Experts Warn of Candidates Pushing Conspiracy Theories in Arizona
Monday, October 5, 2020
TEMPE, Ariz. -- As Arizonans head to the polls, experts say that to make an informed choice, they should study and understand each candidate's position on the issues.
But they also warn - this being 2020 - voters also should be aware some candidates base their positions, at least in part, on unproven conspiracy theories spread over social media.
Bradley Adame, associate professor for the Center for Strategic Communication at Arizona State University, teaches social influence and messaging science and said fringe groups are using social media to insert their bizarre and sometimes vile narratives into the political discourse.
"One of the great benefits of social media is that you don't have gatekeepers," Adame explained. "So in traditional media, you have an editor or somebody who decides what is going to make it into the public discourse. Somebody said 'yes' and 'no.' With social media, you don't really have that. So anybody can post anything."
Adame said some politicians have aligned themselves with, if not outright embraced, groups such as QAnon or the Patriot militia movement.
Experts say their tales of the "deep state" or child-trafficking rings have gained an alarming number of believers. The FBI has designated such groups as domestic terror threats.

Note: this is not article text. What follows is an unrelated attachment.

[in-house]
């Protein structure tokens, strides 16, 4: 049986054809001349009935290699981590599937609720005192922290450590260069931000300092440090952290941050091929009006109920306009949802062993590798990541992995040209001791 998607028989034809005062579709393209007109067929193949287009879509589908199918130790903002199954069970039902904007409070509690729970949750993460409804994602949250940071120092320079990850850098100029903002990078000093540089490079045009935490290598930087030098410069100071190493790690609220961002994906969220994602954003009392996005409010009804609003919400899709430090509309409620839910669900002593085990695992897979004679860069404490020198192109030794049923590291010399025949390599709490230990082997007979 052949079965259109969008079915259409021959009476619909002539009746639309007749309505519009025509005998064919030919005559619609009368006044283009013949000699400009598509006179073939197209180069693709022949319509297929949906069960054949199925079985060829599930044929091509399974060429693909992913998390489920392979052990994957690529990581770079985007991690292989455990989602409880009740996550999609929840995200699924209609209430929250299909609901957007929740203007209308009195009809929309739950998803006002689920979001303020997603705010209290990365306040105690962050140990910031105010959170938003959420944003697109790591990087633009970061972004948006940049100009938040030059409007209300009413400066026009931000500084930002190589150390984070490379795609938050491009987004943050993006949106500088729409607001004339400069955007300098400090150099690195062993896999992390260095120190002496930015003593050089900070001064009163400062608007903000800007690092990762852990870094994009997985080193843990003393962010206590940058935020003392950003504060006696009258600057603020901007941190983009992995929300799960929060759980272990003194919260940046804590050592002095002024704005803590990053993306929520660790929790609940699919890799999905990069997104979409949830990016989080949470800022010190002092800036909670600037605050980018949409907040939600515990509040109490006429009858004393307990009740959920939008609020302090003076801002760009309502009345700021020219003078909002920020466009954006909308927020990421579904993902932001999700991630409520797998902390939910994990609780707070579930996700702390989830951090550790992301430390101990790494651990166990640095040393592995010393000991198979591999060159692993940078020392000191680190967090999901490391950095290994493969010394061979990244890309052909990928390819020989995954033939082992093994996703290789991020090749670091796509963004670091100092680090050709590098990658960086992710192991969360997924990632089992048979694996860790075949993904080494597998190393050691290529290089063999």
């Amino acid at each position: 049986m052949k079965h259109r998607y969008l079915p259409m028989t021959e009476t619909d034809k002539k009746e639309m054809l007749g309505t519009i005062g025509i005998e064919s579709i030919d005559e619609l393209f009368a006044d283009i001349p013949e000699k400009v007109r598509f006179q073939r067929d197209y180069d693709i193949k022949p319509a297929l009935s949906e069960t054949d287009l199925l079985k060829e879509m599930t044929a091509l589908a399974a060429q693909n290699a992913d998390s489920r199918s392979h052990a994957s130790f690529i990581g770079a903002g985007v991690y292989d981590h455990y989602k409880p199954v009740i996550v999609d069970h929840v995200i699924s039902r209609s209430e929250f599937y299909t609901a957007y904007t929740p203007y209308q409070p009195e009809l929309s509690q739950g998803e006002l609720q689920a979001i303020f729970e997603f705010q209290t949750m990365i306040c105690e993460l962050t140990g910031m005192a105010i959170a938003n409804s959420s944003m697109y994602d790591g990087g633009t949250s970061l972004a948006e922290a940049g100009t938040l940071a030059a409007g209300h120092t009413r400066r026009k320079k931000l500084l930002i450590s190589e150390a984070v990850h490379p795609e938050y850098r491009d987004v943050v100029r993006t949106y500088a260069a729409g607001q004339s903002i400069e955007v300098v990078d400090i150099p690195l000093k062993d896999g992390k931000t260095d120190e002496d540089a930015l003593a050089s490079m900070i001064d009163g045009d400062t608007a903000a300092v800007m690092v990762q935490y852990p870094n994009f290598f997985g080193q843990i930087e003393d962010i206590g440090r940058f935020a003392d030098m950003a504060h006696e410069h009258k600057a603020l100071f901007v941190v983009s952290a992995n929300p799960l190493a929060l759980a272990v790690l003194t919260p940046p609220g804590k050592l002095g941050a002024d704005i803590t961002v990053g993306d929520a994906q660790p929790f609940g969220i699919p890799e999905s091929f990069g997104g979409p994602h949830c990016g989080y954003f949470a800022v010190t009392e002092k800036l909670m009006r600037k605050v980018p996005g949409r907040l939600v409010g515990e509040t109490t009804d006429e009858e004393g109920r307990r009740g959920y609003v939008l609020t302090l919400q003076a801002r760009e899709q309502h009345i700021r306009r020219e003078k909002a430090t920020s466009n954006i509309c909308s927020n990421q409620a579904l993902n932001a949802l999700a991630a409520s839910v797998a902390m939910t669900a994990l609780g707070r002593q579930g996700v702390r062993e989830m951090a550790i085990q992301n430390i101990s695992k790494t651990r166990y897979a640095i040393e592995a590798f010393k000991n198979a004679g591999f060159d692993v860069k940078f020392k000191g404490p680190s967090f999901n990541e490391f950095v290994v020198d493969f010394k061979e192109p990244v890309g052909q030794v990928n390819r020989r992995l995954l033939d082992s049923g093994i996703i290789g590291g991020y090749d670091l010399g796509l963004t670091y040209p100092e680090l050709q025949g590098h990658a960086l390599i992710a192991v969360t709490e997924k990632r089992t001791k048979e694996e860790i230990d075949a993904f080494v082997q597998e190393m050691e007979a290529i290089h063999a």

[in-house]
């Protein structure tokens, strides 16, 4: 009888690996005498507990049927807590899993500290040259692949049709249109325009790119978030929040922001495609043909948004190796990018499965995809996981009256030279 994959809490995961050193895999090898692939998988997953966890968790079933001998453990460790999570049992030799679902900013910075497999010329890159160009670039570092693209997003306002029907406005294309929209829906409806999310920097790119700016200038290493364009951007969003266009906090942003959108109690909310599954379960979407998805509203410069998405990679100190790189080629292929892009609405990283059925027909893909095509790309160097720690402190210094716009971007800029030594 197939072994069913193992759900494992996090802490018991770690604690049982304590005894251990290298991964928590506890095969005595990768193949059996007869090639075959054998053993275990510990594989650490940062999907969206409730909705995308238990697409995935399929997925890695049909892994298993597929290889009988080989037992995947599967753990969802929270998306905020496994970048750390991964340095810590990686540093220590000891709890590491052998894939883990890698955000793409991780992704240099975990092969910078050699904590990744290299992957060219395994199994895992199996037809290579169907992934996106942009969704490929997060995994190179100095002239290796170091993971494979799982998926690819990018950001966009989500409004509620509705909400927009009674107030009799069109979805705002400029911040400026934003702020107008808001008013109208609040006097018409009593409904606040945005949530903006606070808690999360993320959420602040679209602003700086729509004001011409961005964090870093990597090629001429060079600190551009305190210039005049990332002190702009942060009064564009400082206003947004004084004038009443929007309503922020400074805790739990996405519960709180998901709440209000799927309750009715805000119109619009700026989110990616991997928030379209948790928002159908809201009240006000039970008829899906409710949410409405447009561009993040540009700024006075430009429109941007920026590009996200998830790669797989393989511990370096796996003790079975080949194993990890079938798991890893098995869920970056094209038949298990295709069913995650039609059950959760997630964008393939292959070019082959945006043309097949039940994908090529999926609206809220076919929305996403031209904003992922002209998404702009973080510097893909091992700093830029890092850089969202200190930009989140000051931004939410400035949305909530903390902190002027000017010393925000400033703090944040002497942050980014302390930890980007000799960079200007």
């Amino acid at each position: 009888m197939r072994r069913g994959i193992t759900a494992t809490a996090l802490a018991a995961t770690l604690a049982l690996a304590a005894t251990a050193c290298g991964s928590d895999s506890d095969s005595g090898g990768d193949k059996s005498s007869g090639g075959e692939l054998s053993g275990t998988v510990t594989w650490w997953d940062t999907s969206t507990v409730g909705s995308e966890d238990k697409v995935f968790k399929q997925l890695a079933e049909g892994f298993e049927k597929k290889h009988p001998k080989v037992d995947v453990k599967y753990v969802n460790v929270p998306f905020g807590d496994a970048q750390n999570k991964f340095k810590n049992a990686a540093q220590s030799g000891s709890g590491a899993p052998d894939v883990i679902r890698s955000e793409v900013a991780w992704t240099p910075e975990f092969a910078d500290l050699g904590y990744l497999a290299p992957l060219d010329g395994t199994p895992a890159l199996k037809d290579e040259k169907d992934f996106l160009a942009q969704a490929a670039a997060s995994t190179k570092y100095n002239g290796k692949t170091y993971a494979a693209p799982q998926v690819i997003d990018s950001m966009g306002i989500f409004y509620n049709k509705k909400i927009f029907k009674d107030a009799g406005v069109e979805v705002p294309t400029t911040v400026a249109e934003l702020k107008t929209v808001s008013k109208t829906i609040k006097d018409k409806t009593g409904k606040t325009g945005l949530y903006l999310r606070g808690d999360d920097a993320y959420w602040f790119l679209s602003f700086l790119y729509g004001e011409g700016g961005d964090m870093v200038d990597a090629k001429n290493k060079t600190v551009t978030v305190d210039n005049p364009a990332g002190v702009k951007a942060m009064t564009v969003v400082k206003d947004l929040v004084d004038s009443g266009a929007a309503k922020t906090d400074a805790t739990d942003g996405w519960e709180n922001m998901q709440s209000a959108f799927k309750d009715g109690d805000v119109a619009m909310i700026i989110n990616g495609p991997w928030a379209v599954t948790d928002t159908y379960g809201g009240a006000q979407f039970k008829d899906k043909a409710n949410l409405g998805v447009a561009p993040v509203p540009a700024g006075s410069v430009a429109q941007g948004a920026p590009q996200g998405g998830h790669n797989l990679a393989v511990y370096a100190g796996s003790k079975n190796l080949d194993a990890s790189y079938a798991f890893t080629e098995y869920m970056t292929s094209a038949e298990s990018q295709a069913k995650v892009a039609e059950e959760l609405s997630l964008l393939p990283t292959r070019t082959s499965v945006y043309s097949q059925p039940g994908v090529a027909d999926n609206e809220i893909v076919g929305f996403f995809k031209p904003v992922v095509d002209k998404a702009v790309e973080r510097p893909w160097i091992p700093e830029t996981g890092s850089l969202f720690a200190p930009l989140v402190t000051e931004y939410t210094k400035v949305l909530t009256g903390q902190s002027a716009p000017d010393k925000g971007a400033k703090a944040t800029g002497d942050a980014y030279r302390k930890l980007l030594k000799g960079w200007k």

Adame said social media's failure to control such content is a major part of the problem.
"If I can select certain voices and unselect other voices, I then get to pick out the people whose message I like, whose message I agree with," Adame noted. "And all of a sudden it becomes this echo chamber where I'm only hearing the voices that I already agree with."
He said such false conspiracies play into the hands of Russian or Chinese agents, who amplify the messages on social media to pit groups of Americans against each other.
He added people need to dig deeper when a story doesn't make sense.
"People are not verifying sources, they're not reading any deeper, they're just sort of reading headlines," Adame cautioned. "We see a lot of that, where people aren't really critical consumers of information. That can be really dangerous."
While sites such as Facebook and Twitter have taken some steps to counter conspiracy-theory postings, Adame believes they need to do more. Voters also can go on websites such as Snopes.com or FactCheck.org to check out suspicious information.
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